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Death penalty phase begins in murder case

By Lori Pilger

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    WILBER, Nebraska (Lincoln Journal Star) — Just three weeks after Aubrey Trail was sentenced to death for the 2017 murder and dismemberment of Sydney Loofe, a three-judge panel began hearing evidence Wednesday to determine if Bailey Boswell, Trail’s co-conspirator, should get the same punishment.

Boswell would be the first woman in Nebraska to get a death sentence.

Separate juries found Trail, 54, and Boswell, 27, guilty of first-degree murder and conspiracy to commit murder for luring Loofe to their Wilber apartment on the night of Nov. 15, 2017, where the 24-year-old Lincoln store clerk was killed and her body dismembered.

At a hearing that started Wednesday in Saline County District Court, prosecutors alleged the killing showed “exceptional depravity,” as outlined in state law.

Assistant Attorney General Doug Warner pointed to planning that Boswell was part of, including steps to conceal her identity when she posted Tinder profiles, and to a medium-sized sauna suit with the crotch cut out and a boxed sex toy found dumped near the remains in rural Clay County, which suggested they’d carried out a sexual fantasy other women said they’d heard them talk about in the months before the killing.

Warner also pointed to the more-than-necessary number of cuts to dismember Loofe’s body and superficial cut marks around the tattoo on her arm that said “Everything will be wonderful someday” as signs that Boswell and Trail relished the crime.

On the other side, defense attorney Todd Lancaster said it was evidence only of an effort to get rid of the body.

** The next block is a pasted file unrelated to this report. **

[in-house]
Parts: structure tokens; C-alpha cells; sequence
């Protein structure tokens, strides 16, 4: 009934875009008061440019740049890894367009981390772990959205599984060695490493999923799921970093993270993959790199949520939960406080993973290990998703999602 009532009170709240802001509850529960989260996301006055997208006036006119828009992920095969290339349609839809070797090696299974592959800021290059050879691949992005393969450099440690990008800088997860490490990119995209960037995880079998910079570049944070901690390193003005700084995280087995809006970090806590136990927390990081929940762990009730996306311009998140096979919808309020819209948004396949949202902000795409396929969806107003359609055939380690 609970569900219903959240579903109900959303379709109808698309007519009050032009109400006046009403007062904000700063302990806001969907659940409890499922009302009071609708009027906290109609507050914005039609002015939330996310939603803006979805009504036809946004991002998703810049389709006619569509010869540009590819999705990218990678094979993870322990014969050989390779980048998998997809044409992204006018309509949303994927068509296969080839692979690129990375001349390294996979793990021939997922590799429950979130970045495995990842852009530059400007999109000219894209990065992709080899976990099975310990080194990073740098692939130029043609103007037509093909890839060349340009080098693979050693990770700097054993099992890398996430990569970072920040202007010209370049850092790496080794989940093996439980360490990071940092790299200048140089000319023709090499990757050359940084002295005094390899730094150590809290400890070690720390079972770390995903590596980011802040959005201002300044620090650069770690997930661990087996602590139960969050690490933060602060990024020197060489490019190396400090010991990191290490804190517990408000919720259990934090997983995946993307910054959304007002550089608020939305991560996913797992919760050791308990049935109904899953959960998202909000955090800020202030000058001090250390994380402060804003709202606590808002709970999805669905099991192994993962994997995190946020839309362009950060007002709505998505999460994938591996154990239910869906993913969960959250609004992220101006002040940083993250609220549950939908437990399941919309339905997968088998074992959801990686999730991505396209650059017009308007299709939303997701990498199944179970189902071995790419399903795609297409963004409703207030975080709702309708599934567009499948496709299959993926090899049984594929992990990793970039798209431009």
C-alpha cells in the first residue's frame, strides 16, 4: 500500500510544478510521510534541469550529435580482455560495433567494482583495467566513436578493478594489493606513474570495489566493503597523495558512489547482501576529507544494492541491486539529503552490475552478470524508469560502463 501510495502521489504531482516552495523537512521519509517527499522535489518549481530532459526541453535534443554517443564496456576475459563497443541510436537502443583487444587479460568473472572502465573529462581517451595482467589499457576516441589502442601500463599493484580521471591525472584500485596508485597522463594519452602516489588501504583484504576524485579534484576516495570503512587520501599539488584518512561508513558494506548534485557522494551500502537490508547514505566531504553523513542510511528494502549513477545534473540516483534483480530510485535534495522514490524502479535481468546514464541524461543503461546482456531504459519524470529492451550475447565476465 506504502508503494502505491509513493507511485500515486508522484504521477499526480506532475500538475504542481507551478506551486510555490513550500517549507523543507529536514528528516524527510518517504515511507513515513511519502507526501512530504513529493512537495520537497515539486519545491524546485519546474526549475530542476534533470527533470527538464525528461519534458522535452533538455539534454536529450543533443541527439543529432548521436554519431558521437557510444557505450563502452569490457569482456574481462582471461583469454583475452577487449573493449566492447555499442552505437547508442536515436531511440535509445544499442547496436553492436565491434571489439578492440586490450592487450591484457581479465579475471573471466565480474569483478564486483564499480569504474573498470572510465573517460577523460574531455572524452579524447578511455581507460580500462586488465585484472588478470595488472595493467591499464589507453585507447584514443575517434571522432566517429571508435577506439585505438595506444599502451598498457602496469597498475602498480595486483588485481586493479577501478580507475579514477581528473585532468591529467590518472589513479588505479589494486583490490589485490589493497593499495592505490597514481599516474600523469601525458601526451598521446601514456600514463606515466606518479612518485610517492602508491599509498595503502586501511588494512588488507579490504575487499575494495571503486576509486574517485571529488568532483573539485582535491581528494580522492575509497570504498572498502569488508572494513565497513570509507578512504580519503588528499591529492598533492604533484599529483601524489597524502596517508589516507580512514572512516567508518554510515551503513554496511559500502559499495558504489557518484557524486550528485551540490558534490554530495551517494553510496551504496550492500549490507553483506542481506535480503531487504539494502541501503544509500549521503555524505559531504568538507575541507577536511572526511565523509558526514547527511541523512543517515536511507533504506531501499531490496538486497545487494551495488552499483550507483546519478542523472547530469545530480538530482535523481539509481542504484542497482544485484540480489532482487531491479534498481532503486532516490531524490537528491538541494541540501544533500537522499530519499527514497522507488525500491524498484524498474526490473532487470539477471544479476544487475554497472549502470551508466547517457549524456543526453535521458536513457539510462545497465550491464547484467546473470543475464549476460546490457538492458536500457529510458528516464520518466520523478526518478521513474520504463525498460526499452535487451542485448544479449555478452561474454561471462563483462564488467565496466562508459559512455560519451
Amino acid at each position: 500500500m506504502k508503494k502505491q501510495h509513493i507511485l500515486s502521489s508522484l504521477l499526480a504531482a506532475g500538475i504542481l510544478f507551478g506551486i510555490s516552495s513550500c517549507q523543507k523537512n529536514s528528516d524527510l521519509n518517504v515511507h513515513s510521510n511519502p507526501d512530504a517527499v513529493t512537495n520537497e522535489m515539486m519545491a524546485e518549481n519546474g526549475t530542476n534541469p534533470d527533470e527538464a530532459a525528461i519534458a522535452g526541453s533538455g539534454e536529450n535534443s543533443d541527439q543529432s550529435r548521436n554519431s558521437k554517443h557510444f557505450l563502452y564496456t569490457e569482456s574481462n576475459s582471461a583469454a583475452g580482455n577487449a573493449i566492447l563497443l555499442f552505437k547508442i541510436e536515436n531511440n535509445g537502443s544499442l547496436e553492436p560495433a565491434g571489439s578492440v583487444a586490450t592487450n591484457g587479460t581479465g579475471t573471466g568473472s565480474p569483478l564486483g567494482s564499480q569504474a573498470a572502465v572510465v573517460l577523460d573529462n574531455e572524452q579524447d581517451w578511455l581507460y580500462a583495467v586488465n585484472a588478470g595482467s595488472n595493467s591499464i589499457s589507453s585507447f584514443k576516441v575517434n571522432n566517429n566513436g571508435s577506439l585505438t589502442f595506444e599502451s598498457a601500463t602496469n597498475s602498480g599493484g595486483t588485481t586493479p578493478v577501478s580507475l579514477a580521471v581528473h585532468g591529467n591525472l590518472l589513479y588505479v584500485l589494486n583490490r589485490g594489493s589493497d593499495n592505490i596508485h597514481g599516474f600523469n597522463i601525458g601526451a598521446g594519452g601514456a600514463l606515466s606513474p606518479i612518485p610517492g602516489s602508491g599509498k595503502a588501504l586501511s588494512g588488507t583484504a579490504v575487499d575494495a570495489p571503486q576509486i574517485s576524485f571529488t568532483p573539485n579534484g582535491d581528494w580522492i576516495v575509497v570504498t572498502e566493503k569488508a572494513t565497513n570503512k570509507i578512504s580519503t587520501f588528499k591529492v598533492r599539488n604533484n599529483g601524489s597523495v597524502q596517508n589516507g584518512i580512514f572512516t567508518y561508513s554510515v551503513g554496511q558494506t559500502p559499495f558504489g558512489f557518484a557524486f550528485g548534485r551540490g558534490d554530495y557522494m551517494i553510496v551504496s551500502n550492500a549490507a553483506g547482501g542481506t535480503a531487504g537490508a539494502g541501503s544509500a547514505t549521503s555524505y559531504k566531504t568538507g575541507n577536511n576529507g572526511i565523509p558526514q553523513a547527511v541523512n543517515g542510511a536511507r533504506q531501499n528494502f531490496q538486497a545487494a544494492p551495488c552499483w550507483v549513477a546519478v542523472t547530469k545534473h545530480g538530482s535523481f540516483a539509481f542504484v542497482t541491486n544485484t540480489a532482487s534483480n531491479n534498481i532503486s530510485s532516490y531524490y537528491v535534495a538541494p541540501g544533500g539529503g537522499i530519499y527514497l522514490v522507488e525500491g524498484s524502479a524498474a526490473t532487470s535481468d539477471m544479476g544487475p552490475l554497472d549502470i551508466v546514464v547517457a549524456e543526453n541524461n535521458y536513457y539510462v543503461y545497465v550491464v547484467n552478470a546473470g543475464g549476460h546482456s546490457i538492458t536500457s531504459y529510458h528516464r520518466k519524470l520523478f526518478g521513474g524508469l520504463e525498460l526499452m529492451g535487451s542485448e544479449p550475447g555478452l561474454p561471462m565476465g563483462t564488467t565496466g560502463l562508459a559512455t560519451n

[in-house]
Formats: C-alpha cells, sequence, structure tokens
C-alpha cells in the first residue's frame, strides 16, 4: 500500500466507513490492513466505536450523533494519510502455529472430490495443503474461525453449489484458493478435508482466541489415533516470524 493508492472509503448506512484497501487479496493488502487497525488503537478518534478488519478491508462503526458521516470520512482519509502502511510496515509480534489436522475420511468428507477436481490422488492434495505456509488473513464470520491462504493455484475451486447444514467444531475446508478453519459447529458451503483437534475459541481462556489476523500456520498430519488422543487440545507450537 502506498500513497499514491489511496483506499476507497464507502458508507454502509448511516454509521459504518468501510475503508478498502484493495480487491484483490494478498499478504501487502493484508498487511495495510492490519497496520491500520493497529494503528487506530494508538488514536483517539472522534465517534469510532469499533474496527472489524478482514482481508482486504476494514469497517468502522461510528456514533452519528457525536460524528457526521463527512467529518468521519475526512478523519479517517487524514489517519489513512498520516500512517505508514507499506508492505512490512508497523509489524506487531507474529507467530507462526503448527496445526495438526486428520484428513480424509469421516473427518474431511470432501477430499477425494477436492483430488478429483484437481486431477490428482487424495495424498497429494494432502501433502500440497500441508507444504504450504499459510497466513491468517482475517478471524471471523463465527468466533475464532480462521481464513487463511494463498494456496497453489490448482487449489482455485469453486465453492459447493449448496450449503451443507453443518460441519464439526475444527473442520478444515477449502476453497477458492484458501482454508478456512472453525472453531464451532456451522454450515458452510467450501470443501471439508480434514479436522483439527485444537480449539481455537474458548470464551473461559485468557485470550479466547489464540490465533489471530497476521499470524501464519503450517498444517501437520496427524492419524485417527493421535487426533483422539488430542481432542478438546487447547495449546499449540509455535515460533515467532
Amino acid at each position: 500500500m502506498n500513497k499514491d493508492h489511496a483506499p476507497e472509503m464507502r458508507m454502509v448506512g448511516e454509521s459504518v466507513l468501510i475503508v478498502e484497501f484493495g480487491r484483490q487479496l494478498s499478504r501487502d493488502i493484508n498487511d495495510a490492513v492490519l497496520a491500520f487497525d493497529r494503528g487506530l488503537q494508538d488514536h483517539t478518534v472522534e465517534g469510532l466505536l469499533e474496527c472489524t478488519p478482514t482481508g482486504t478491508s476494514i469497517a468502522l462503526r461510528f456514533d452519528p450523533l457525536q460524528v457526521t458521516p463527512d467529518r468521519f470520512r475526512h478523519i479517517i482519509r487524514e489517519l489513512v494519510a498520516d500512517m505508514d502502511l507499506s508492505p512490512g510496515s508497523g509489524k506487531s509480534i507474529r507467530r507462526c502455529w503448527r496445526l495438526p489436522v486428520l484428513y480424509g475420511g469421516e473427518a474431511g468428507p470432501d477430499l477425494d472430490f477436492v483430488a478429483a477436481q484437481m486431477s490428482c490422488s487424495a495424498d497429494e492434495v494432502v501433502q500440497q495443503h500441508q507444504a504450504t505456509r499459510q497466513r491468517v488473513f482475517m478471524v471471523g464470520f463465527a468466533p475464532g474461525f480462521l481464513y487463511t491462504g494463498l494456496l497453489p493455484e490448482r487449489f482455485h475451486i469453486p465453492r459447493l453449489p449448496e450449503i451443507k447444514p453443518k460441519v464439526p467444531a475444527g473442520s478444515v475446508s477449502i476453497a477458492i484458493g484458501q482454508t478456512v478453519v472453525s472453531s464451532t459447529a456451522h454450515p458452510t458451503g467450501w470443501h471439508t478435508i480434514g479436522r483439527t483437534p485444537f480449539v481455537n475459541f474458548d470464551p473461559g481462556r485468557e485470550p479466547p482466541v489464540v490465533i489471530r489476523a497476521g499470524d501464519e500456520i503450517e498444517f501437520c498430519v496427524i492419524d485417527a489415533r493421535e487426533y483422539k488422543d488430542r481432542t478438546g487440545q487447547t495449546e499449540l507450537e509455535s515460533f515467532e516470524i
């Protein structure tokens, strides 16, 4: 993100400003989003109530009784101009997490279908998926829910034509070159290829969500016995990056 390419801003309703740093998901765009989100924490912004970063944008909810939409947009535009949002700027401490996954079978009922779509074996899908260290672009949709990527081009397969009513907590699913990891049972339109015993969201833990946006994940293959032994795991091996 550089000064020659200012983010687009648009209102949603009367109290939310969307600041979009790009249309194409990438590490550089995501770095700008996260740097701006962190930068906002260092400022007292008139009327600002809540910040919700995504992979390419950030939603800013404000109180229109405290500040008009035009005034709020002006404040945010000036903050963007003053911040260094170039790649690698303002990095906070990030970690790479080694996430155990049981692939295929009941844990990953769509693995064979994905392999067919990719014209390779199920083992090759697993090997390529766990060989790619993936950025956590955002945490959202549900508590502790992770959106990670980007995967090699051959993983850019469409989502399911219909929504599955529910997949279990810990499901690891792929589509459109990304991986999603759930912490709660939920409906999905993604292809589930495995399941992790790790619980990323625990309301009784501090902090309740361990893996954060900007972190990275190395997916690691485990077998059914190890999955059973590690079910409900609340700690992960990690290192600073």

“That’s all it is. It’s not something else depraved with some other heinous intention on the mind of whoever’s disposing of that body,” he said.

Lancaster said that in Nebraska, mutilation cases that rise to the death penalty have been limited to injuries while the victim still was alive. Not dismemberments after the victim’s death, like here.

And he asked the three-judge panel to look with skepticism at statements about torture and killing made months before Loofe’s murder.

“The evidence you’re going to hear is obviously going to include statements and behaviors and acts done by Aubrey Trail,” Lancaster said. “He is not the person that we are determining that these aggravating factors apply to today. It’s the state of mind and actions of Bailey Boswell.”

Testimony began with FBI Special Agent Eli McBride and photos of the scenes where Loofe’s remains had been scattered in ditches in rural Clay County and by afternoon had moved to Michelle Elieff, the forensic pathologist who did the autopsy and concluded Loofe’s death was caused by “homicidal means, including strangulation.”

With both witnesses came gruesome photos. For some of the worst, Boswell kept her head down, looking away from monitors displaying the images.

Warner questioned Elieff about marks that showed bruises forming in a line, which she said suggested Loofe’s wrists had been tied prior to her death. She also had a larger bruise on her thigh, a small bump on the back of her head, a cut ear lobe and scuff marks on her spine.

And he asked about several superficial, linear markings on her body made after her death.

Lancaster objected to those and others showing postmortem injuries, arguing that anything that happened after Loofe’s death wasn’t relevant to this hearing.

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